“I thought that Kev’s defense was unreal, and it was probably the key to the whole game.”
While Kerr loved that part of the game, the start of it was probably the absolute worst thing for the returning coach. After watching the Mike Brown-led team commit just four turnovers in Game 1, Kerr took the reins back and the Warriors promptly fumbled away almost every other possession with lazy passes and drives to nowhere.
The things Kerr hates most:
“Yeah it was a welcome back, coach. That’s been the focus the last two days is can we repeat the formula. The answer was no. We did not repeat it. Tonight was a game based on talent. We had a lot of guys who played exceptionally well individually…But heading to Cleveland, we’re going to have to be a lot smarter.”
Cleveland, however, embraced Tyron Lue’s assessment that their best defense is their offense, and went all in on the offensive side. They even gave Channing Frye first quarter minutes after he picked up a DNP-CD last game.
The strategy seemed to pay off, as the Cavs scored 64 points in the first half and kept the game closer than the previous one.
Their only problem is that their worst defense was their actual defense, as the Warriors ate them up offensively and gave Cleveland no footholds to keep a lead.
Klay Thompson finally busted out of his postseason long slump offensively, just as Kerr predicted before the game. He shot 8-of-12 from the field and scored over 20 points for just the third time in the playoffs.
Curry said it was great to see his backcourt mate finally go off:
“We’re never worried about him and his shooting. He does so much for us on the defensive end, his presence just on the floor as a threat to shoot, even if he doesn’t get an attempt up.”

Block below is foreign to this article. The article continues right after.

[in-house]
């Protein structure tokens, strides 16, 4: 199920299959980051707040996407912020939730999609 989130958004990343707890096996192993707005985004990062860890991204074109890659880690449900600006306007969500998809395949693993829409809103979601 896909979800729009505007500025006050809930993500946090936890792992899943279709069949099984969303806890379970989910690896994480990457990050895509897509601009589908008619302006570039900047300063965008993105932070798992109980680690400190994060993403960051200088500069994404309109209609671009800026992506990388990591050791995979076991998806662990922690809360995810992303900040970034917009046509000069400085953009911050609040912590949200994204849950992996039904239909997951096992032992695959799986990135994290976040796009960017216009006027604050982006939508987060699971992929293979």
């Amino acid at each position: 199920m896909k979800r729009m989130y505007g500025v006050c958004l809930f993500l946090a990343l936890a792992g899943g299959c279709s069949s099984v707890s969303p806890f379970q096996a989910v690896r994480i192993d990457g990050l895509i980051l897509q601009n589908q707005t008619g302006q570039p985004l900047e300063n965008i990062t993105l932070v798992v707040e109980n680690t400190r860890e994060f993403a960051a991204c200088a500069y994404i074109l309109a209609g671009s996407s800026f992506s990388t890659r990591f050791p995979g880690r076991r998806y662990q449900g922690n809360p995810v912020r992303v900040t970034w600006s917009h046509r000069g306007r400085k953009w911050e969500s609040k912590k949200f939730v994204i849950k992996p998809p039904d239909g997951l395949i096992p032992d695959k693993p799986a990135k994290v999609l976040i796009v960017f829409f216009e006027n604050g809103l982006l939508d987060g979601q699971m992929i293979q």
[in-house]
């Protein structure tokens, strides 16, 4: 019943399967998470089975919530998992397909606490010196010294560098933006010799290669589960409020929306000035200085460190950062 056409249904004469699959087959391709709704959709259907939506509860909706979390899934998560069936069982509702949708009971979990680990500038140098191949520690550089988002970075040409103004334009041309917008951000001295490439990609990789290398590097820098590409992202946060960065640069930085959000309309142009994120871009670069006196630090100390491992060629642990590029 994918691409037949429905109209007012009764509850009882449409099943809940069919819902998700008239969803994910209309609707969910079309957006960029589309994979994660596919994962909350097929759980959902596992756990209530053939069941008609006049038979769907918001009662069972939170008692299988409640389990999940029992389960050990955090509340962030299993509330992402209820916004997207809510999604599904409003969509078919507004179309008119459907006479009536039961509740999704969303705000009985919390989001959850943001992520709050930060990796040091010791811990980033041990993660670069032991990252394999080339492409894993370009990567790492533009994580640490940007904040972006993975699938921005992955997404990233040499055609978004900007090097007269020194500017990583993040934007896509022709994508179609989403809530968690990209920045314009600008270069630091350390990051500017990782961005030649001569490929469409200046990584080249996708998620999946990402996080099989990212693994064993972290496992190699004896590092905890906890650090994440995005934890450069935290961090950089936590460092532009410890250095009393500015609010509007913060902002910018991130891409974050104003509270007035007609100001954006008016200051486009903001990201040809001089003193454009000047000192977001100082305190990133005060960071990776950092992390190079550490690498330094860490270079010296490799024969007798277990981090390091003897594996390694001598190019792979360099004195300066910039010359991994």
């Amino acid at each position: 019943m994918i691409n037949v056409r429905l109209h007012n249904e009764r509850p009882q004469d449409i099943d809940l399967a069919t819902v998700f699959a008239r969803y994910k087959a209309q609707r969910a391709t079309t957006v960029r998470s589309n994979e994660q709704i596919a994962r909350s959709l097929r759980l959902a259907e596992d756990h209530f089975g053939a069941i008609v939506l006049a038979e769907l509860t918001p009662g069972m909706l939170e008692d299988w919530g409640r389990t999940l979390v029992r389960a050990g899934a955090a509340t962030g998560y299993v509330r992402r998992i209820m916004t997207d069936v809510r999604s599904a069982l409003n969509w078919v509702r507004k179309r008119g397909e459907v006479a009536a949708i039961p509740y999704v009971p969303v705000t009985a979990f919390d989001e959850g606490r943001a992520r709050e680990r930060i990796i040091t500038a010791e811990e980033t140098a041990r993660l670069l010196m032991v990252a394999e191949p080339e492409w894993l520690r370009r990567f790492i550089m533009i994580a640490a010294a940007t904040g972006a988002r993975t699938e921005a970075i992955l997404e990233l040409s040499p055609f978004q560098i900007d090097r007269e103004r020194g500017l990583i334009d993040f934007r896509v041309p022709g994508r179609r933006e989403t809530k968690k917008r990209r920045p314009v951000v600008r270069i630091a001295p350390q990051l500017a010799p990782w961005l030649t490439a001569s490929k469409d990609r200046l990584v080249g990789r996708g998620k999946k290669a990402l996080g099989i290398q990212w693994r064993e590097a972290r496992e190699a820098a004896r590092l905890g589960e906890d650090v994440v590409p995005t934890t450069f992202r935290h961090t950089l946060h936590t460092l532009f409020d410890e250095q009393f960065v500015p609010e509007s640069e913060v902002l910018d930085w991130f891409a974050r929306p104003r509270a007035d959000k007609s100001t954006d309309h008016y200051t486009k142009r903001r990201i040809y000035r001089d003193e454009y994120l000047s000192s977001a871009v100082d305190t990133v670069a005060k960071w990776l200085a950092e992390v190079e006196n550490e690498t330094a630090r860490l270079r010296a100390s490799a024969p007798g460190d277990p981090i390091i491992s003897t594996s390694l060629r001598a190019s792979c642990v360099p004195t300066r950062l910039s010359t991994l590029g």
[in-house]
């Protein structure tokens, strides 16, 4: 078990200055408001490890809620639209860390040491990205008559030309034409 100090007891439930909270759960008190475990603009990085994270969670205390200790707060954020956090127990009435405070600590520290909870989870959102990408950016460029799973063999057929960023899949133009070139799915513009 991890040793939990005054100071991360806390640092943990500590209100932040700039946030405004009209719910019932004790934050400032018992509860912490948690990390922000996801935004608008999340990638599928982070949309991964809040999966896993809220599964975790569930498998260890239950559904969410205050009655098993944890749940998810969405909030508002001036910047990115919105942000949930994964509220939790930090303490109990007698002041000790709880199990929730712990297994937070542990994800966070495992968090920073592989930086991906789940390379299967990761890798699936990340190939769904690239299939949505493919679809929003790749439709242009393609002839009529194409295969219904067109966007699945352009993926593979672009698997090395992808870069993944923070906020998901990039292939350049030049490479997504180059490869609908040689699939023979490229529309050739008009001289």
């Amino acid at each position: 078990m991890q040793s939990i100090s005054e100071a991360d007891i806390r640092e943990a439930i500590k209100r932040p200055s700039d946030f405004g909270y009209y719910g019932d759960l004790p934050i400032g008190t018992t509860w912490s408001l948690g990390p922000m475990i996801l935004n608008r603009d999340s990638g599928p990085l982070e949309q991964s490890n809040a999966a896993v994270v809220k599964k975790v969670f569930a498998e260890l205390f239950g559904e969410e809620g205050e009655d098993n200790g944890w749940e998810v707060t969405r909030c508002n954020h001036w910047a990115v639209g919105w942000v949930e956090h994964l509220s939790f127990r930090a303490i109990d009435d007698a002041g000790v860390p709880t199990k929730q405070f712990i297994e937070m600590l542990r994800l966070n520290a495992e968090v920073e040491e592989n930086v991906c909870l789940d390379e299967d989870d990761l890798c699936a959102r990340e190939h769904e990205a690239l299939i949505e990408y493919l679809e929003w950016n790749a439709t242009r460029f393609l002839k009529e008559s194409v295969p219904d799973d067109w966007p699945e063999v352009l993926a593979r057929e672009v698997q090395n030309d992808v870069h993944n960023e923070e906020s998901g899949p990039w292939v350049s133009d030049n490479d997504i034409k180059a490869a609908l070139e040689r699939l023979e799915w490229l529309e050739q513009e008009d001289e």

And Thompson’s offense is the final piece that the Warriors have been lacking all postseason, a postseason in which they’ve won 14 straight games. That fact and the way they played hangs over the Cavs like a rain cloud. No matter what the Cavs did, or how good they were playing they could never get over that hump to take the lead.
And by the looks of it, that could be the story of the series as a whole.
That they just can’t escape the inevitable.
Another two-day break awaits these teams with Game 3 not scheduled until Wednesday. After a 10 day break to start the series, the two game breaks between games seems even more agonizing.
Stephen Curry shot 10-of-10 from the line in the first quarter alone, which tied the franchise record for most free throws made in a quarter. Sarunas Marciulionis hit 10 in 1992 against Seattle. … The 50-40-90 club is hallowed ground for any NBA player to reach, shooting 50 percent from the field, 40 percent from deep and 90 percent from the line. Well the Warriors just did that as a team Sunday, shooting 51 percent from the field, 41 percent from beyond the arc and 91 percent from the line. … The Warriors also hit 18 3-pointers, which is an NBA Finals record for 3-pointers made in a single game. … It’s also the first time in NBA Finals history that two opposing players both recorded triple-doubles, with James tallying 29 points, 11 rebounds and 14 assists to join Curry.